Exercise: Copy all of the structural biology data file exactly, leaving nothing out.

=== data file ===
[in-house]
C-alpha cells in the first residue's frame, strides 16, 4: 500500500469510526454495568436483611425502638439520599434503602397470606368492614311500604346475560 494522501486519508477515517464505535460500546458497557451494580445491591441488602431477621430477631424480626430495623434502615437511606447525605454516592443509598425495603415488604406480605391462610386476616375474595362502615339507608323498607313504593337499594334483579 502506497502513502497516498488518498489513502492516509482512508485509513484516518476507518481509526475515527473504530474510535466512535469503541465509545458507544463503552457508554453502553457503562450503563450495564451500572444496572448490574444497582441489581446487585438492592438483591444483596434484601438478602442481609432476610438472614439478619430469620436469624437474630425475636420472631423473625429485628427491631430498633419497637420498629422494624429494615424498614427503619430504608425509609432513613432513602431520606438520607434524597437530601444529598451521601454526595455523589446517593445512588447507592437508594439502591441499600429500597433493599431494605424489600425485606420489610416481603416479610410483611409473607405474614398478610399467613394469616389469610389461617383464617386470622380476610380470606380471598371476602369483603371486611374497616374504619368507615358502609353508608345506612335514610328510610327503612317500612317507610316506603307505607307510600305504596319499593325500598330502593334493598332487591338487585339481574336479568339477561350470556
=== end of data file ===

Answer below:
[in-house]
C-alpha cells in the first residue's frame, strides 16, 4: 500500500469510526454495568436483611425502638439520599434503602397470606368492614311500604346475560 494522501486519508477515517464505535460500546458497557451494580445491591441488602431477621430477631424480626430495623434502615437511606447525605454516592443509598425495603415488604406480605391462610386476616375474595362502615339507608323498607313504593337499594334483579 502506497502513502497516498488518498489513502492516509482512508485509513484516518476507518481509526475515527473504530474510535466512535469503541465509545458507544463503552457508554453502553457503562450503563450495564451500572444496572448490574444497582441489581446487585438492592438483591444483596434484601438478602442481609432476610438472614439478619430469620436469624437474630425475636420472631423473625429485628427491631430498633419497637420498629422494624429494615424498614427503619430504608425509609432513613432513602431520606438520607434524597437530601444529598451521601454526595455523589446517593445512588447507592437508594439502591441499600429500597433493599431494605424489600425485606420489610416481603416479610410483611409473607405474614398478610399467613394469616389469610389461617383464617386470622380476610380470606380471598371476602369483603371486611374497616374504619368507615358502609353508608345506612335514610328510610327503612317500612317507610316506603307505607307510600305504596319499593325500598330502593334493598332487591338487585339481574336479568339477561350470556